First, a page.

San Diego Actor · Writer · Creator
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InnerMission’s raw, gripping ‘Revolt’ a women’s call to arms

While women’s rage has taken the global stage since the #metoo movement dawned last year, it’s been festering and hiding in plain sight for a long time.

Take, for example, “Revolt. She Said. Revolt Again.” It’s an incendiary 2014 drama by English playwright Alice Birch that made its San Diego premiere on Saturday.

The raw, funny, wildly imaginative and gripping 70-minute play opens InnerMission Productions’ third season at the Diversionary Black Box Theatre in University Heights.

InnerMission co-artistic directors Carla Nell and Kym Pappas are committed to producing diverse new work and “Revolt” is one of the most provocative and experimental pieces they’ve ever staged.

The play is a call to arms for women who struggle under the weight of words, attitudes, physical violence and paternalistic traditions in male-dominated society.

Birch’s free-form script doesn’t have named characters or assigned lines. Nor does it give the director much in the way of stage directions, except for a bold-face note at the bottom of page 2 that reads: “Most importantly, this play should not be well-behaved.”

Director Pappas has imaginatively staged the play with a limited color palette of black and white, with red ropes, strings, scissors and stilettos used to represent the ties that bind women into marriage, sexual submission, dead-end careers, self-loathing and cycles of abuse.
The production’s eye-catching and cohesive design features stunning ritualistic choreography by Patrick Mayuyu, scenery by Ashley Rauras and Robert Malave, lighting by Eric Ward, sound by Carla Nell and projections by James M. McCullock.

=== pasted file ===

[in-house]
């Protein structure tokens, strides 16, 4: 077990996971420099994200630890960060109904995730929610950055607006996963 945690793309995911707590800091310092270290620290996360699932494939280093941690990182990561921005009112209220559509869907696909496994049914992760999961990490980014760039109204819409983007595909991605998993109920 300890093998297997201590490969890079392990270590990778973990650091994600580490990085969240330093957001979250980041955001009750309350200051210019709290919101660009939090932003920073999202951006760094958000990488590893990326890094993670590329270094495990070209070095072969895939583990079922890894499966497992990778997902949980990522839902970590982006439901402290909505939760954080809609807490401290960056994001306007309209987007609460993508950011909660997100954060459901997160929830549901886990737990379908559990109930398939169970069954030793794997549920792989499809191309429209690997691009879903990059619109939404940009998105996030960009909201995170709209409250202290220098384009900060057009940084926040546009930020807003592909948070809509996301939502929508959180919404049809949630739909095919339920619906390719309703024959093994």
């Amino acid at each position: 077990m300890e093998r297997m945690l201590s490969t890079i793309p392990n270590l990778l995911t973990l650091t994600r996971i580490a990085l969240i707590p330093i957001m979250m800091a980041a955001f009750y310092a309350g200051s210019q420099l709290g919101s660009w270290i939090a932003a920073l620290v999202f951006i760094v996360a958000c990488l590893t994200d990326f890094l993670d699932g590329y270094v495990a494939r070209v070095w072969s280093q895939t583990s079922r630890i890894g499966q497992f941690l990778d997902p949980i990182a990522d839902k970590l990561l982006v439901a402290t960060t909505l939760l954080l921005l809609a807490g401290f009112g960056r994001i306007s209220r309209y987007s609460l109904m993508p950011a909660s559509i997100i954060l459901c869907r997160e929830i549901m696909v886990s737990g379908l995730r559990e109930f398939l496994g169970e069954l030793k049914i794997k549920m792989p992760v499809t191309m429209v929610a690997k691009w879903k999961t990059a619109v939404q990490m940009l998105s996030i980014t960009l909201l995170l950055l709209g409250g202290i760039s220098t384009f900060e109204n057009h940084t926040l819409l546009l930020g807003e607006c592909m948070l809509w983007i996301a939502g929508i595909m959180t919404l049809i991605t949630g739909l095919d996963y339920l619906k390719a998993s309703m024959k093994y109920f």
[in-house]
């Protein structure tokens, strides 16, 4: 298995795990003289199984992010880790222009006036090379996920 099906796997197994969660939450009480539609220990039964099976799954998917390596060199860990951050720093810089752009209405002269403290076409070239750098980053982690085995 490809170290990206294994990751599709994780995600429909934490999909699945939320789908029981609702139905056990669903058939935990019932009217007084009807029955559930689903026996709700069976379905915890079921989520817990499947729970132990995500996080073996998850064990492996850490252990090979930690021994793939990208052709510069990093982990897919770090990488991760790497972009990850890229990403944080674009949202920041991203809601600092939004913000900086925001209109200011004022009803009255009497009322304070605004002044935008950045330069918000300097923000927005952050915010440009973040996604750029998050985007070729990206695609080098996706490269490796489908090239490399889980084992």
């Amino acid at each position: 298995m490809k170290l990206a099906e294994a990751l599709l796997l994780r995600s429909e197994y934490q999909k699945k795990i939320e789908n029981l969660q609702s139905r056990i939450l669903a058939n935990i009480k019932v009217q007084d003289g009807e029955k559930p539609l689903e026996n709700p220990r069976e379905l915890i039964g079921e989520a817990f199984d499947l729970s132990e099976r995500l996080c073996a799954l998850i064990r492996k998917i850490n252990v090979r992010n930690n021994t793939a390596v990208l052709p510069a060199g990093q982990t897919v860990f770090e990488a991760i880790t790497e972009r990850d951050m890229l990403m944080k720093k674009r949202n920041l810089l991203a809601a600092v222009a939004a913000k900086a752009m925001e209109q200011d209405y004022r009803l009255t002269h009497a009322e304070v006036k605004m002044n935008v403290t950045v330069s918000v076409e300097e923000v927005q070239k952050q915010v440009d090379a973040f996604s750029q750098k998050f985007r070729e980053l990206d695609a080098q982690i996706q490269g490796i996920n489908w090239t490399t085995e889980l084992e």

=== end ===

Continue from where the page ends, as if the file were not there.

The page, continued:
The play is divided into six sections. The first four encourage women to revolt against misogynistic language, the repression of marriage, sexism in the workplace and body-shaming. There’s also a scene where a woman confronts her long-lost mother, a battered wife who abandoned her children decades before, causing irreparable damage to their psyches.
It ends with a crazed eruption of scattered word soup, like a fragmented mass of women’s tweets, memes and Facebook videos, followed by a repeated, and seemingly defeated, plea for revolution.

The talented cast, dressed entirely in black by assistant director and costume designer Alanna Serrano, is a tight, well-rehearsed ensemble.

Kirstiana Rosas has a moving scene as a woman fighting to free and fortify herself from a history of self-mutilation, bulimia and anorexia.

Carla Navarro is fierce as a woman who sees her lover’s marriage proposal as an invitation to identity-destroying subjugation and suicide.

Charly Montgomery is fearless and very funny as a woman who turns the tables on her lover, challenging the language of control and domination men use during sex.

Claudette Santiago is bold and uncompromising as an office worker who firmly but politely demands time off from her misogynistic boss.

Kathi Copeland is icy-cold and empty-eyed as the mother who abandoned her children.

And as the only male actor in the show, Salvador Velasco has a big job, which he performs in various scenes with honesty, sensitivity, machismo and cartoonish callousness.

Although it may sound like “Revolt” is purely anti-male, it’s not. Most of the women in the play are fighting battles with themselves brought on by their struggles to live in a man’s world. It’s a provocative and sometimes profound preview of the long-simmering fury that gave birth to the #metoo movement in 2017.

Source: The San Diego Union-Tribune
Author: Pam Kragen

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